Category Archives: addiction

The Good Family.

 

The best of families live.

In denial.

They have memories of storybook clans, or those they knew from afar. In more recent years, many have taken TV sit coms as models. But, whatever the persuasion, families which remain intact enough to celebrate a holiday together know the meaning of turning a blind eye.

They look the other way when the drunkard shows up. Nobody talks openly about the homosexual, particularly if any one of them can’t see the point. The children who wreak havoc and break things are found to entertain their grandparents’ peals of laughter.

The single young adults who arrive late and forget presents are praised for their hairdos and shoes. The sloppy and overweight are given the best easy chairs, the nervous the napkins and silverware to arrange, and the most chatty the smiles and nods of oblivious disregard.

The best food gets all the praise because why bother, otherwise? Everybody flies in to eat, after all, and all those outside of strict Fundamentalism to drink. Any thoughts of hierarchy of importance, i.e. whose children are the smartest, the prettiest, or the strongest are kept quite private, to be discussed later in hotel rooms or upstairs at the homestead.

The best families tell jokes, and with very great finesse. All debate or disagreement is soundly tabled in favor of palate pleasing platitude. Hugs are felt, peculiar smells at close range tastefully ignored, chin hairs noted in stoic silence.

And, somehow, by the time the plates have been filled, the dinner consumed, and the left overs packed in take home carry ons, all are convinced that theirs was the best celebration ever. All are immensely proud of their own comportment,  their positive attitude,  their polite if pretensive compassion, their wit, personality, and enthusiasm for life.  Each one hopes to be thought of by every one present as the friendliest, warmest, most desirable relative in the room.  Each one’s wish is that theirs will be the family which endures to survive another year.

They all know this, each in their own hearts because, without a willingness to carry on, the alternative is unthinkable. They opt, in a world which breeds hatred, violence, loneliness, and isolation to pretend that, at any moment, they might all be saved from it.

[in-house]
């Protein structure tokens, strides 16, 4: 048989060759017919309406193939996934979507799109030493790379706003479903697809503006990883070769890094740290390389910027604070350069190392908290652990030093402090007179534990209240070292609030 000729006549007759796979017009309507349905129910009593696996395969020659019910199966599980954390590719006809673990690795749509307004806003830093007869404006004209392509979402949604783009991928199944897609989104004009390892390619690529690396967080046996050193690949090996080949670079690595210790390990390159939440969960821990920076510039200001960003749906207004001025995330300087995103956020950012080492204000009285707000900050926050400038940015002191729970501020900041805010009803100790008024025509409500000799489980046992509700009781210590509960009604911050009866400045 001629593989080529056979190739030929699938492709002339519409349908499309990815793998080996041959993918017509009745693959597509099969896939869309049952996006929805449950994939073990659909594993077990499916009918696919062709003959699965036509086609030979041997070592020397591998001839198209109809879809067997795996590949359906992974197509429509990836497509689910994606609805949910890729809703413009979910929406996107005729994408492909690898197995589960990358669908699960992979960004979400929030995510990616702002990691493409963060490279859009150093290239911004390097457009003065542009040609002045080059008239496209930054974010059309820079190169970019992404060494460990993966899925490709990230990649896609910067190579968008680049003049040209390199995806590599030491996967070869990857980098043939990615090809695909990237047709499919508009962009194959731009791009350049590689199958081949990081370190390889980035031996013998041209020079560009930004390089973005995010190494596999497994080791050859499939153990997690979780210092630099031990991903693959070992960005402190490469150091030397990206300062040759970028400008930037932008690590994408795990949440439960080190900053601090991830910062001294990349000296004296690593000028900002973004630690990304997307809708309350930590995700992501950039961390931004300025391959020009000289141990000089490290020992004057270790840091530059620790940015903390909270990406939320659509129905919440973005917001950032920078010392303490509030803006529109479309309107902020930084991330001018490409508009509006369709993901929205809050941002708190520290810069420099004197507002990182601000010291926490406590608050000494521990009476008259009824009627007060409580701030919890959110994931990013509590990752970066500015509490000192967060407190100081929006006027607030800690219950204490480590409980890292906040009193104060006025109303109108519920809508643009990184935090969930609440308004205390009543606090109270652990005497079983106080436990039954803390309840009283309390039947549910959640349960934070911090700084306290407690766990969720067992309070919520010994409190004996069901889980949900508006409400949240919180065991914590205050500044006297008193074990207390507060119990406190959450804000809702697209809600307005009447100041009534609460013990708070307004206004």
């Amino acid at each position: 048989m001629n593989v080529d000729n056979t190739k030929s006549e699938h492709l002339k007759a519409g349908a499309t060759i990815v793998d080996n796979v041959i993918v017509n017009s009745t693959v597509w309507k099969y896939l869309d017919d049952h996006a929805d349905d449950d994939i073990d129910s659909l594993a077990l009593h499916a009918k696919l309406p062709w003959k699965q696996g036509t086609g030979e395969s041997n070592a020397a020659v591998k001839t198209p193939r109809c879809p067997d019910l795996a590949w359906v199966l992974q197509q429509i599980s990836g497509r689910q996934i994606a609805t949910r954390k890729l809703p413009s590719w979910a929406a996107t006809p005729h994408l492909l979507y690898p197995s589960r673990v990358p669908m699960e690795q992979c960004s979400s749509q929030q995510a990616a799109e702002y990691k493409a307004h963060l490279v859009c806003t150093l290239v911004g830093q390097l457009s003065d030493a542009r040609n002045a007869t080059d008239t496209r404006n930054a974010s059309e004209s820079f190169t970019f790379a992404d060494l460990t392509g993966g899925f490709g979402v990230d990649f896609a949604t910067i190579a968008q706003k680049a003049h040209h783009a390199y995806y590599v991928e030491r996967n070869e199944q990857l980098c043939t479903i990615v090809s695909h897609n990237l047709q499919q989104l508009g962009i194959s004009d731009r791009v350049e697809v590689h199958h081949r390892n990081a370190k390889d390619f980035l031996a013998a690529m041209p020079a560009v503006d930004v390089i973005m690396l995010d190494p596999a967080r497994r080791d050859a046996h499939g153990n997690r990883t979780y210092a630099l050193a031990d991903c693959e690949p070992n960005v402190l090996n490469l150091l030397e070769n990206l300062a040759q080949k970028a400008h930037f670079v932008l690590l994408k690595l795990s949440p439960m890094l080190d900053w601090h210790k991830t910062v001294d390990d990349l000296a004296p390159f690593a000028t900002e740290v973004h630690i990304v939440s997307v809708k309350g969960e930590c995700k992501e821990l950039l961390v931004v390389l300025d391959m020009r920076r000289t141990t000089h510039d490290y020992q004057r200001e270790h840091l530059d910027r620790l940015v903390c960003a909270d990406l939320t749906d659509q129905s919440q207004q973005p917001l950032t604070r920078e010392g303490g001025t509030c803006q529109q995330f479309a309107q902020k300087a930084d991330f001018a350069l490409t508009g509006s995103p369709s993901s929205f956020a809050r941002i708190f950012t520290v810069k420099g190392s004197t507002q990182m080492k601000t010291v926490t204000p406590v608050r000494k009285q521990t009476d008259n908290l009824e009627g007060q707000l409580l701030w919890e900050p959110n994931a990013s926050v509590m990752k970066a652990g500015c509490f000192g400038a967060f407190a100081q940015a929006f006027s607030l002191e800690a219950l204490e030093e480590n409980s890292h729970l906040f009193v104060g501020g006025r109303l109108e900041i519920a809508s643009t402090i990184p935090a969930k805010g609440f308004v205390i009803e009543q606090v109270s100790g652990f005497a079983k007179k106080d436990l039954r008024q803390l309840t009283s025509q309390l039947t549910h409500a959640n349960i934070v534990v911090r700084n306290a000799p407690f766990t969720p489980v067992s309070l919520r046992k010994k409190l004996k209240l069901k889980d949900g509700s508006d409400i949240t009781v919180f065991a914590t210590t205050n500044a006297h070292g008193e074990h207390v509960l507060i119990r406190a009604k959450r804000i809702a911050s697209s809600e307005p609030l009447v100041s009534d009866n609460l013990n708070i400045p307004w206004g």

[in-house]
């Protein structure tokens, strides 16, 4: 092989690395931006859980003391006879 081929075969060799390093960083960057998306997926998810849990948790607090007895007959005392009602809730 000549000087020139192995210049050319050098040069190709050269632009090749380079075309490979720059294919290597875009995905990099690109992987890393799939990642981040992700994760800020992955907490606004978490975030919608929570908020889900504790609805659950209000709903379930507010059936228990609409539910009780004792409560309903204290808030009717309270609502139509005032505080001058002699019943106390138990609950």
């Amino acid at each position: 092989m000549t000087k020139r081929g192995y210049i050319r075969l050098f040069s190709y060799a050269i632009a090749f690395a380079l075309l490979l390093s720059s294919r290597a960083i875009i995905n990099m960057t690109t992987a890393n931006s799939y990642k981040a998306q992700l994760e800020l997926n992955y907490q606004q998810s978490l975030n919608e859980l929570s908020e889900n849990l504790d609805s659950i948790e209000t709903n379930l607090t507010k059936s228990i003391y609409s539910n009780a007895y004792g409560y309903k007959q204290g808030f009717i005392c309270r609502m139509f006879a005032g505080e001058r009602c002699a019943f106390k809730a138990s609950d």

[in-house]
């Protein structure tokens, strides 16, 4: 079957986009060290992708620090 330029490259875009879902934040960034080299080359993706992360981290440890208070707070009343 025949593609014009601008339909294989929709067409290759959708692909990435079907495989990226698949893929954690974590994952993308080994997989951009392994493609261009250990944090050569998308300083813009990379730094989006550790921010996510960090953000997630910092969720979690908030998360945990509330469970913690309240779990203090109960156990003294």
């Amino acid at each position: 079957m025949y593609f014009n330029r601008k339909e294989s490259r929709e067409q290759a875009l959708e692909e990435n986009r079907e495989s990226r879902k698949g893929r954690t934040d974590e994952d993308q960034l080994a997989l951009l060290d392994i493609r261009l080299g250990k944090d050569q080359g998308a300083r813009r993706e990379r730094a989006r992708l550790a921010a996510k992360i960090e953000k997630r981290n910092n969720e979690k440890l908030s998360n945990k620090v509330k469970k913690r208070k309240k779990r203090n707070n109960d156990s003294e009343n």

Whatever it takes, theirs will be the good family.

And to this they hold on.

For dear life.

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Happy Holidays!

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© 12/15/19    Ruth Ann Scanzillo.    All rights those of the author, whose story it is and whose name appears above this line. Neither copying, in whole or part, nor translation permitted. Thank you for respecting original creative material. You are the better person.

littlebarefeetblog.com

 

 

Gather Ye Red Flags.

 

Gather ye red flags while ye may, lest they smother ye at once.

The girl was some blonde.

Looking at him, smirking, thinking the whole scene too amusing.

The fact that he’d called the blonde his “cousin”?  Two bright red flags, a-whipping in the wind.

But, she had not set face into the wind.

Gather ye red flags while ye may, lest they smother ye at once.

Next came the ones who, calling out his name in greeting, emerging from the restroom at Target or while walking up the street to the arena, she and he a date. Who does that, to somebody’s date?  Two, at once, seemed everywhere.

Always the point, a back story, from him. Tale of yet another he had seen for just a “couple months.” Red flag, number three.

Gather ye red flags while ye may, lest they smother ye at once.

Then, the burner phones, near the kitchen tray, some excuse about retrieving dog pix.

The dishes for two, stacking in the sink.

His wandering eyes, the ones that twinkled.

Six flags. Amusement park of fair warning.

Gather ye red flags while ye may, lest they smother ye at once.

Then the foghorn, in the bathroom drawer. Set for 6:20 a.m., alarming on his one day off. She’d never seen a clock in that drawer, and she’d seen everything in that drawer. She’d seen the sleeve of false eyelashes appear in that drawer. But, the clock, never in that drawer, not before that morning.

Gather ye red flags while ye may, lest they smother ye at once.

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© 10/9/19    Ruth Ann Scanzillo.   All rights those of the author, the stooge, the beard. Steal at your own risk. He’s everywhere.

littlebarefeetblog.com

 

 

 

 

 

The Disconnect.

There is a profound disconnect between an active alcoholic’s self perception and the image others develop about him/her.

Repeated blackouts cause both memory fails and amnesia; whereas those who were present observers of the blackout behaviors cannot forget what they have seen and heard, to the alcoholic such behaviors never happened.

Therefore, the person the alcoholic thinks he or she is bears no resemblance to that person others have come to know.

If you have become entangled in the life of an active alcoholic who indulges repeated blackouts, categorically reject all blame assigned to you for any of their actions.

You caused nothing, are responsible for nothing about their behavior, and must forgive yourself every reaction to it.

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© 10/1/19    Ruth Ann Scanzillo.
littlebarefeetblog.com